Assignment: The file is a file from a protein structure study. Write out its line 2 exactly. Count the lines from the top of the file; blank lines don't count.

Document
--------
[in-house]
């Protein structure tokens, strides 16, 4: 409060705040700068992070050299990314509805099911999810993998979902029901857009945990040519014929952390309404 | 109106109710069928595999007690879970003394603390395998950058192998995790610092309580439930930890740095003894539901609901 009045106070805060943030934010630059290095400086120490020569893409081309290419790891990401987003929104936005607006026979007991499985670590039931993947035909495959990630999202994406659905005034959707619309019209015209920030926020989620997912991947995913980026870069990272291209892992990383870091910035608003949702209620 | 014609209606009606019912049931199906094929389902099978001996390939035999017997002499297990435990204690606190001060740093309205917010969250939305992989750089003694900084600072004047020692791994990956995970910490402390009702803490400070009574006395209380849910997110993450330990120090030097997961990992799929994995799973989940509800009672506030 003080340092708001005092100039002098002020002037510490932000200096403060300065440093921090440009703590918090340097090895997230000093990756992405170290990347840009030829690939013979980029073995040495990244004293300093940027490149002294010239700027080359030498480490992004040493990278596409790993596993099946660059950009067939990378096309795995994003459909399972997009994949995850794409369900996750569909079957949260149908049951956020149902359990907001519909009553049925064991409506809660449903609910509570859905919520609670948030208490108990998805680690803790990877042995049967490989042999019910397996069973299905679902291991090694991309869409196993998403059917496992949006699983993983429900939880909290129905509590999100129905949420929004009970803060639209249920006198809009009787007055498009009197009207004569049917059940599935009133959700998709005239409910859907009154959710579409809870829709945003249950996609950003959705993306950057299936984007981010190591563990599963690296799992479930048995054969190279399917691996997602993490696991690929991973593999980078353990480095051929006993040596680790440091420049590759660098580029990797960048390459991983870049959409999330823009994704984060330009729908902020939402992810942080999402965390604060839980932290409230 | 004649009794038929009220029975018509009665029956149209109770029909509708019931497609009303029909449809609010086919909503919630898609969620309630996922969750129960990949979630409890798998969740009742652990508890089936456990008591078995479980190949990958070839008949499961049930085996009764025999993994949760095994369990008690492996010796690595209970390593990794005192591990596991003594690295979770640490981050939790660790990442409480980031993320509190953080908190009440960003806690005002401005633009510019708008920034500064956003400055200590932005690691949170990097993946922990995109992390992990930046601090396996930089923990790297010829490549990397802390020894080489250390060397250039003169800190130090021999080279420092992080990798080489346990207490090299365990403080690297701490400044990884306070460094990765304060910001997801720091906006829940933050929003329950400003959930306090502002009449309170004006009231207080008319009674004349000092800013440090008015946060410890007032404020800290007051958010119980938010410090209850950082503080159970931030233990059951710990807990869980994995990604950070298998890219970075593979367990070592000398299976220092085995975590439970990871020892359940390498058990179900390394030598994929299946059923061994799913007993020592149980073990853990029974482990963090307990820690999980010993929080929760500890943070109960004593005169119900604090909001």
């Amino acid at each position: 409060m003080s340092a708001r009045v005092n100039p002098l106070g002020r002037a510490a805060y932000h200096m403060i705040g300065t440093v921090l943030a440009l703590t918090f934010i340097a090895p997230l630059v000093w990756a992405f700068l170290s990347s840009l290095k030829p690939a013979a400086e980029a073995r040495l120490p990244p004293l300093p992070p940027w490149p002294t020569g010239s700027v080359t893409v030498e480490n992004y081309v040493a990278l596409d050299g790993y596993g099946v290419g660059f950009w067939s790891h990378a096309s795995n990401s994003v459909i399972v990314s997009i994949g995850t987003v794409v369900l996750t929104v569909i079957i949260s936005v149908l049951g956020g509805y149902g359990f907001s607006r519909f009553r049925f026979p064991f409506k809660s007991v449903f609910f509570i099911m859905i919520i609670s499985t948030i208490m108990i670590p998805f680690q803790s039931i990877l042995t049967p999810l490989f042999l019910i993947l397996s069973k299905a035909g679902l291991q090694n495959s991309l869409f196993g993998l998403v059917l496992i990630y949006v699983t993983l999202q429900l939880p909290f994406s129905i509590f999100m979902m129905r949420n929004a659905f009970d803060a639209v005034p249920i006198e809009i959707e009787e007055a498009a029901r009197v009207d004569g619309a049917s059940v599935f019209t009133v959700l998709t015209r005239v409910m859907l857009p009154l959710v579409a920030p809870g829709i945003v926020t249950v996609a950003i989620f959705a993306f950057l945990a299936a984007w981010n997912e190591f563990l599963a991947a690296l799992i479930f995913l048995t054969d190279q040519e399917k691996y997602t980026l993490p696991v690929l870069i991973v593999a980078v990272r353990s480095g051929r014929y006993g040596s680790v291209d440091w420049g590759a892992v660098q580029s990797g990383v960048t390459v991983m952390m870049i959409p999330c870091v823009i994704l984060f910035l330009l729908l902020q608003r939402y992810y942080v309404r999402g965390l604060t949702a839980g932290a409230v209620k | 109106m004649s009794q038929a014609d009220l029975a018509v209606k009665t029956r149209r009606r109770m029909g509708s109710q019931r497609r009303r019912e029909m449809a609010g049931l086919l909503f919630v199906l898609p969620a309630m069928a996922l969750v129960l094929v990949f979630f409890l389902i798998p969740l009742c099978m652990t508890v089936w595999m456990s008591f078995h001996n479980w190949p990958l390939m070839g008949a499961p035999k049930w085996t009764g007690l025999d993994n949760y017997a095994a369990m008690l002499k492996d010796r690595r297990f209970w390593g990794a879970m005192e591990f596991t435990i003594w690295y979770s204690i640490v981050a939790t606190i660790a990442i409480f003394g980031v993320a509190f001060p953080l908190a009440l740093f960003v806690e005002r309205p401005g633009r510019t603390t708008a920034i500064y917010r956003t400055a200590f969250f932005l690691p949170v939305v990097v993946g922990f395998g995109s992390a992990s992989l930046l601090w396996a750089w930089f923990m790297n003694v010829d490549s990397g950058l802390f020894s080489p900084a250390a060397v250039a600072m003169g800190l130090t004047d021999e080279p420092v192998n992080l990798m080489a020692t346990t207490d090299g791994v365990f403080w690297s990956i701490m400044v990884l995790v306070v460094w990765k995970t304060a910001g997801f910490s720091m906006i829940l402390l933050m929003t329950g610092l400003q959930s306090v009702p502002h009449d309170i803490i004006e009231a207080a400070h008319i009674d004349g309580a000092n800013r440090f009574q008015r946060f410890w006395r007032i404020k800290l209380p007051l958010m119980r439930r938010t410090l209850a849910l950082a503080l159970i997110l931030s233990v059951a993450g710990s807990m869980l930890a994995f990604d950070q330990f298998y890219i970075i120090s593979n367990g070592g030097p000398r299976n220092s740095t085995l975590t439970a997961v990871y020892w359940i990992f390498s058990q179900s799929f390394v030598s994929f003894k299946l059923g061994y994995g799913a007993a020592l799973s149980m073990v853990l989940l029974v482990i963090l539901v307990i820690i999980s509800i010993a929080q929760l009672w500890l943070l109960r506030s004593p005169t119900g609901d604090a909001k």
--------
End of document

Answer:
């Protein structure tokens, strides 16, 4: 409060705040700068992070050299990314509805099911999810993998979902029901857009945990040519014929952390309404 | 109106109710069928595999007690879970003394603390395998950058192998995790610092309580439930930890740095003894539901609901 009045106070805060943030934010630059290095400086120490020569893409081309290419790891990401987003929104936005607006026979007991499985670590039931993947035909495959990630999202994406659905005034959707619309019209015209920030926020989620997912991947995913980026870069990272291209892992990383870091910035608003949702209620 | 014609209606009606019912049931199906094929389902099978001996390939035999017997002499297990435990204690606190001060740093309205917010969250939305992989750089003694900084600072004047020692791994990956995970910490402390009702803490400070009574006395209380849910997110993450330990120090030097997961990992799929994995799973989940509800009672506030 003080340092708001005092100039002098002020002037510490932000200096403060300065440093921090440009703590918090340097090895997230000093990756992405170290990347840009030829690939013979980029073995040495990244004293300093940027490149002294010239700027080359030498480490992004040493990278596409790993596993099946660059950009067939990378096309795995994003459909399972997009994949995850794409369900996750569909079957949260149908049951956020149902359990907001519909009553049925064991409506809660449903609910509570859905919520609670948030208490108990998805680690803790990877042995049967490989042999019910397996069973299905679902291991090694991309869409196993998403059917496992949006699983993983429900939880909290129905509590999100129905949420929004009970803060639209249920006198809009009787007055498009009197009207004569049917059940599935009133959700998709005239409910859907009154959710579409809870829709945003249950996609950003959705993306950057299936984007981010190591563990599963690296799992479930048995054969190279399917691996997602993490696991690929991973593999980078353990480095051929006993040596680790440091420049590759660098580029990797960048390459991983870049959409999330823009994704984060330009729908902020939402992810942080999402965390604060839980932290409230 | 004649009794038929009220029975018509009665029956149209109770029909509708019931497609009303029909449809609010086919909503919630898609969620309630996922969750129960990949979630409890798998969740009742652990508890089936456990008591078995479980190949990958070839008949499961049930085996009764025999993994949760095994369990008690492996010796690595209970390593990794005192591990596991003594690295979770640490981050939790660790990442409480980031993320509190953080908190009440960003806690005002401005633009510019708008920034500064956003400055200590932005690691949170990097993946922990995109992390992990930046601090396996930089923990790297010829490549990397802390020894080489250390060397250039003169800190130090021999080279420092992080990798080489346990207490090299365990403080690297701490400044990884306070460094990765304060910001997801720091906006829940933050929003329950400003959930306090502002009449309170004006009231207080008319009674004349000092800013440090008015946060410890007032404020800290007051958010119980938010410090209850950082503080159970931030233990059951710990807990869980994995990604950070298998890219970075593979367990070592000398299976220092085995975590439970990871020892359940390498058990179900390394030598994929299946059923061994799913007993020592149980073990853990029974482990963090307990820690999980010993929080929760500890943070109960004593005169119900604090909001």